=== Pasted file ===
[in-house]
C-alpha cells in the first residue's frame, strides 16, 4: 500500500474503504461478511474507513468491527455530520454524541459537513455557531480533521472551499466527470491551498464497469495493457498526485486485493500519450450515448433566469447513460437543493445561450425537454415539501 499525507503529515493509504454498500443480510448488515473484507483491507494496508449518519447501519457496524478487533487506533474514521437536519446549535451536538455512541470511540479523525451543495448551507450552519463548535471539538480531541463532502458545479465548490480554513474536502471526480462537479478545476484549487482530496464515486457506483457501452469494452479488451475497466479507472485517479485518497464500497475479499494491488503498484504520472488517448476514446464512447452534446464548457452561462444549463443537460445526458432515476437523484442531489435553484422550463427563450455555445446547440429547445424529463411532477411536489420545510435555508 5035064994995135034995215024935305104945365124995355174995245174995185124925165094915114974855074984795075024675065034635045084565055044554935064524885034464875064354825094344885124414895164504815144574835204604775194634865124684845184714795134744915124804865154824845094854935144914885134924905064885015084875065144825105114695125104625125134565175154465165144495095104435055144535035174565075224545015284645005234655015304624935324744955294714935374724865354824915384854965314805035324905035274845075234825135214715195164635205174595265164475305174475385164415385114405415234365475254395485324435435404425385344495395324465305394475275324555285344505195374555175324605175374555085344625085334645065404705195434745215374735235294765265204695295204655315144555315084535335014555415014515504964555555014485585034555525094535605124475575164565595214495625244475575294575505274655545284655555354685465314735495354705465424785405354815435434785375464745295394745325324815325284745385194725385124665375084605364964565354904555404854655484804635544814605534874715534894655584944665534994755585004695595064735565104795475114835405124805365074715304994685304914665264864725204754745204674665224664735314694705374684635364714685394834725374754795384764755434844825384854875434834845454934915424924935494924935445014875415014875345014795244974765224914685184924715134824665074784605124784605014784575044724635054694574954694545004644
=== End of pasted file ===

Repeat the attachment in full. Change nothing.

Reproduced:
[in-house]
C-alpha cells in the first residue's frame, strides 16, 4: 500500500474503504461478511474507513468491527455530520454524541459537513455557531480533521472551499466527470491551498464497469495493457498526485486485493500519450450515448433566469447513460437543493445561450425537454415539501 499525507503529515493509504454498500443480510448488515473484507483491507494496508449518519447501519457496524478487533487506533474514521437536519446549535451536538455512541470511540479523525451543495448551507450552519463548535471539538480531541463532502458545479465548490480554513474536502471526480462537479478545476484549487482530496464515486457506483457501452469494452479488451475497466479507472485517479485518497464500497475479499494491488503498484504520472488517448476514446464512447452534446464548457452561462444549463443537460445526458432515476437523484442531489435553484422550463427563450455555445446547440429547445424529463411532477411536489420545510435555508 5035064994995135034995215024935305104945365124995355174995245174995185124925165094915114974855074984795075024675065034635045084565055044554935064524885034464875064354825094344885124414895164504815144574835204604775194634865124684845184714795134744915124804865154824845094854935144914885134924905064885015084875065144825105114695125104625125134565175154465165144495095104435055144535035174565075224545015284645005234655015304624935324744955294714935374724865354824915384854965314805035324905035274845075234825135214715195164635205174595265164475305174475385164415385114405415234365475254395485324435435404425385344495395324465305394475275324555285344505195374555175324605175374555085344625085334645065404705195434745215374735235294765265204695295204655315144555315084535335014555415014515504964555555014485585034555525094535605124475575164565595214495625244475575294575505274655545284655555354685465314735495354705465424785405354815435434785375464745295394745325324815325284745385194725385124665375084605364964565354904555404854655484804635544814605534874715534894655584944665534994755585004695595064735565104795475114835405124805365074715304994685304914665264864725204754745204674665224664735314694705374684635364714685394834725374754795384764755434844825384854875434834845454934915424924935494924935445014875415014875345014795244974765224914685184924715134824665074784605124784605014784575044724635054694574954694545004644